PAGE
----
Only allowing two sacks against the New Orleans Saints isn’t that bad, but the first was because of piss-poor execution, and at this point in the season that shouldn’t be happening. The second sack was schemed up perfectly and sometimes you just have to tip your hat to the defense for making a good play.
But overall, I thought the pass protection was good, especially when considering Chicago Bears head coach Matt Nagy had his quarterback drop back to pass 56 times. With zero concern for the run, the Saint defenders could just line up and attack Mitchell Trubisky and that’s exactly what they did. So kudos to the Bears overall pass pro this week.
Let’s take a peek at where the Bears have stood in the sacks allowed department after six games going back to the Mike Martz era.
Sackwatch after 6 games
2010 - 27 Martz
2011 - 19 Martz
2012 - 19 Tice
2013 - 9 Trestman
2014 - 14 Trestman
2015 - 12 Gase
2016 - 12 Loggains
2017 - 13 Loggains
2018 - 14 Nagy
2019 - 15 Nagy
And some people wonder why Jay Cutler had a few choice words for his former offensive coordinator.
Sack 14 - Second Quarter 13:08 - Cameron Jordan
This is a run pass option (RPO) that goes nowhere. The play is designed to read defensive end Cameron Jordan who is unblocked to the right. But before that, the Bears send Taylor Gabriel in motion to help tip Chicago's offense that the Saints are playing zone.
Now back to the read. Jordan crashes down, so Trubisky keeps the ball, and so far so good.
Since Trubisky is looking right — reading Jordan — he’s supposed to hit one of the receivers to the right. Tight end J. P. Holtz heads to the right flat, and the Saint defender responsible for the flat zone follows him after he shucks the Anthony Miller, who is the receiver lined up to the right. Miller runs five yards then turns around between defenders in a soft spot of the zone.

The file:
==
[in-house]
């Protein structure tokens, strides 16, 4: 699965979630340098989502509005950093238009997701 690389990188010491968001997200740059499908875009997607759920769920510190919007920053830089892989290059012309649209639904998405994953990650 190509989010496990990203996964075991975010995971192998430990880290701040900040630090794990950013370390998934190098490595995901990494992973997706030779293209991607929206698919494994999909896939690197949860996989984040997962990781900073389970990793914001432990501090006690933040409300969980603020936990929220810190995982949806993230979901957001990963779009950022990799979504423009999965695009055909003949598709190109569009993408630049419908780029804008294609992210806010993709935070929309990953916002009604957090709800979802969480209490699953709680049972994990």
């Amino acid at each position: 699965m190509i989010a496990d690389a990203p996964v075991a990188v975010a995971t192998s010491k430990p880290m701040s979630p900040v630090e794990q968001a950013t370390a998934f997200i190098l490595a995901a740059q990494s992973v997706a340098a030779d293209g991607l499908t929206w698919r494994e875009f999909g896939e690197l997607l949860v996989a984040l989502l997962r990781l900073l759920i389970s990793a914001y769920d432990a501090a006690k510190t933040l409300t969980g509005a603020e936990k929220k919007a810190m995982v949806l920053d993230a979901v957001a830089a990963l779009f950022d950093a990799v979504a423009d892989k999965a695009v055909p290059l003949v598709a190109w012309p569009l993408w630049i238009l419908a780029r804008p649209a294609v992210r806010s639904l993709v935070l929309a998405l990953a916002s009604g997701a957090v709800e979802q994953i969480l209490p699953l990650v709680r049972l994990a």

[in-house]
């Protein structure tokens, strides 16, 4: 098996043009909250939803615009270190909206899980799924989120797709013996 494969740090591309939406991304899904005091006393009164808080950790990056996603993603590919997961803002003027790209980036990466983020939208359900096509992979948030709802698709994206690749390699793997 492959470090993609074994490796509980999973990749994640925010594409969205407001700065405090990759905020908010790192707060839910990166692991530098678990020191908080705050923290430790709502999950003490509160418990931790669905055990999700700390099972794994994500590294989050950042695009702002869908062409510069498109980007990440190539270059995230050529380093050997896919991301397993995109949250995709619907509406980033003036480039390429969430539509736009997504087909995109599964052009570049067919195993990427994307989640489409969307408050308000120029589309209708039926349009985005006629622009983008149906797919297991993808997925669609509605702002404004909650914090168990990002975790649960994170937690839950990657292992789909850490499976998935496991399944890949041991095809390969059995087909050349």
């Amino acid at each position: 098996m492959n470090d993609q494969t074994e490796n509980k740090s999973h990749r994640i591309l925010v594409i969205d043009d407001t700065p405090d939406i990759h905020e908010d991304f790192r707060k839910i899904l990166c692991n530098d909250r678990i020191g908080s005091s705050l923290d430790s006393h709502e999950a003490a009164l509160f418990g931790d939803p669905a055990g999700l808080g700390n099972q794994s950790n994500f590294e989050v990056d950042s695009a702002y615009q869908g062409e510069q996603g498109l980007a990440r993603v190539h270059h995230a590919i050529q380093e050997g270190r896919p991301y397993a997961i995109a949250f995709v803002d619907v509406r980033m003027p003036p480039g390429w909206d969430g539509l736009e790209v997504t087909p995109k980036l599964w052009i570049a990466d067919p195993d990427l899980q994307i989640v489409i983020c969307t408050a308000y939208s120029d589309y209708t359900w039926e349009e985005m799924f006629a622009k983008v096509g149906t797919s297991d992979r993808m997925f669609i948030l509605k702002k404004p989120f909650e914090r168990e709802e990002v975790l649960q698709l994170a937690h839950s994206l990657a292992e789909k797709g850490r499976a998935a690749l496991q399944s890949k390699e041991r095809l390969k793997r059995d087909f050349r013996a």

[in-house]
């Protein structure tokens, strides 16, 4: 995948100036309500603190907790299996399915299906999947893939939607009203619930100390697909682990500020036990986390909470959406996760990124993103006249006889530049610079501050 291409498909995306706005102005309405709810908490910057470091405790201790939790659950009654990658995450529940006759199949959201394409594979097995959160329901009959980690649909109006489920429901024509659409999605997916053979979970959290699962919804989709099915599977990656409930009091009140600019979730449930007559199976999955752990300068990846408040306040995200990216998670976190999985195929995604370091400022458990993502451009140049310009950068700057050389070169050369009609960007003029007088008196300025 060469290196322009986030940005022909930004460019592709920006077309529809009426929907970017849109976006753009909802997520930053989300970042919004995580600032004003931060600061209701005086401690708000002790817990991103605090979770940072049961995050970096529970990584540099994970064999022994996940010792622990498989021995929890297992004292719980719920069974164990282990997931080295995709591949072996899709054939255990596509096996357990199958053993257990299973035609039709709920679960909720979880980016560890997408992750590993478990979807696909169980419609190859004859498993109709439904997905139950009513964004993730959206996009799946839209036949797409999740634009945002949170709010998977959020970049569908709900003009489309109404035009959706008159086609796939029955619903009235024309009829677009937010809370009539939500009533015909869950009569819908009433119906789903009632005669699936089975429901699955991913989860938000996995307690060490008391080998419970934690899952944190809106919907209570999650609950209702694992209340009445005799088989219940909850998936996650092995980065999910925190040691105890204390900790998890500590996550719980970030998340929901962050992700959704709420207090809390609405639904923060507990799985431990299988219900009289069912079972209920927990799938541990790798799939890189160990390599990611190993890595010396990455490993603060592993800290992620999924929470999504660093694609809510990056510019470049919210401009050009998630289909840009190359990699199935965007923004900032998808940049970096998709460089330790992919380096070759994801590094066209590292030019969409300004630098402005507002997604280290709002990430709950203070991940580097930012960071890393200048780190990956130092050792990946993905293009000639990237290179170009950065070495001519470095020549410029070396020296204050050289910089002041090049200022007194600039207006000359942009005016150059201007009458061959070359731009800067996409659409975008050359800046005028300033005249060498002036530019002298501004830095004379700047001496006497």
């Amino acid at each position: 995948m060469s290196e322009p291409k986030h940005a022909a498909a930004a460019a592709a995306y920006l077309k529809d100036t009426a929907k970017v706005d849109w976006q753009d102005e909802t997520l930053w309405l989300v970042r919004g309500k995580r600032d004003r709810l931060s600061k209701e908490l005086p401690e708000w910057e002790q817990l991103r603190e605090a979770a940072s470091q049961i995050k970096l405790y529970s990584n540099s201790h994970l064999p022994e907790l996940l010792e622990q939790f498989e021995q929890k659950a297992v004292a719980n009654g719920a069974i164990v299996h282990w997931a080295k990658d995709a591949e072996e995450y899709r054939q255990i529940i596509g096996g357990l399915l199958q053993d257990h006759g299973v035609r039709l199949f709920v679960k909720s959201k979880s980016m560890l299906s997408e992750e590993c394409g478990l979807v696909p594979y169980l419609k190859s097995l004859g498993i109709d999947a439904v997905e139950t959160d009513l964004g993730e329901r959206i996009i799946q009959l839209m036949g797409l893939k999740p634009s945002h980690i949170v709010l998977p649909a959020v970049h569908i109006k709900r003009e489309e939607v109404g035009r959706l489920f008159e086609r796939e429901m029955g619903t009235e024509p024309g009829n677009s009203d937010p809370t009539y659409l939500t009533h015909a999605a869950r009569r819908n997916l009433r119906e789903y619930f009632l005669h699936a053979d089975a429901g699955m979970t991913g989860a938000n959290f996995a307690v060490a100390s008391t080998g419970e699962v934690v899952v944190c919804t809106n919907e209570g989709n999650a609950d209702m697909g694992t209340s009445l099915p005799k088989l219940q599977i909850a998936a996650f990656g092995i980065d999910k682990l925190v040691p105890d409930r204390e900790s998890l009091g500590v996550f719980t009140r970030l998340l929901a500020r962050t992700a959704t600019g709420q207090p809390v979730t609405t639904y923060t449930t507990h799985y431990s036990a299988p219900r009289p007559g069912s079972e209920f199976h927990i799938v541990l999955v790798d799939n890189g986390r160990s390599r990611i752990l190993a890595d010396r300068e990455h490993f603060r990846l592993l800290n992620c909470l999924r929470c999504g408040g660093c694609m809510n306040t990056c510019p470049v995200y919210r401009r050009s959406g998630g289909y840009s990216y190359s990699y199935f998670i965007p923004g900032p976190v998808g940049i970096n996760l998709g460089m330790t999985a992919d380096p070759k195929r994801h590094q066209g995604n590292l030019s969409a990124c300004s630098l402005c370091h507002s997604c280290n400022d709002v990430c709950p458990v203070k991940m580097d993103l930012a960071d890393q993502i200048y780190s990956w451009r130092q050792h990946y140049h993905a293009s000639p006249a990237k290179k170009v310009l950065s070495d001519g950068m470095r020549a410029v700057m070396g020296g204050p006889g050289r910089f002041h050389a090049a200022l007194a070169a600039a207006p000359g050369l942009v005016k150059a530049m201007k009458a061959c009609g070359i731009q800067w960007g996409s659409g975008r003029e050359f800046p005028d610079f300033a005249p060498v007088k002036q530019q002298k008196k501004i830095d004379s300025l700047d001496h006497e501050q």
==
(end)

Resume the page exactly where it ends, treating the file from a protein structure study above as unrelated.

He’s wide open.
But Trubisky, for some reason known only to him, gave up on the play-side read and looked to the left.
Perhaps he was thinking ‘throw the fade to Allen Robinson down the left sideline, or hit Gabriel on the quick curl,’ but he didn’t do either and by the time he came back to the right, where he should have been looking the whole time, Rashaad Coward was five yards downfield blocking. So even if he would have thrown the ball to Miller (who was still freakin open) there would have been a flag on the play.
This sack is on Trubisky.
Sack 15 - Third Quarter 9:03 - Cameron Jordan
The Saints have eight defenders up tight, but on the snap they only send five. Before I get into this sack, I want you to look at the 2 a-gaps. New Orleans has a linebacker in each gap, and on the snap center James Daniels takes the a-gap to his right, leaving the left-side a-gap for either left guard Cody Whitehair or running back David Montgomery to come across the formation. Since Whitehair’s focus goes straight to his b-gap, I’m assuming protection was set up for Montgomery to take #53 (A.J. Klein) if he blitzed.
Now look to the Bears’ right side. New Orleans loops Cameron Jordan (#94) all the way back inside to the a-gap that Klein bluffed a blitz to. Montgomery had already turned his attention back to the right since Klein dropped, and since the Saints blitzed two to the left.
The Saints knew that Whitehair would fan out to pick up #93 (David Onyemata), so they sent him around left tackle Charles Leno Jr., which was a ploy to keep Whitehair as wide as possible. Leno’s attention was on defensive end Marcus Davenport (#92), but when Davenport dropped into a zone he picked up Onyemata, who crossed his face. With Whitehair now widened out he was in no position to pick up the stunting Jordan back to his inside.
This sack is on the perfect execution from New Orleans, and therefore goes into the sacks happen category.
2019 Individual Sackwatch after 6 games:
Mitchell Trubisky - 4
Sacks Happen - 3
Kyle Long - 2
Chase Daniel - 1.5
Charles Leno Jr. - 1.5
Cody Whitehair - 1
Ted Larsen - 1
James Daniels - 1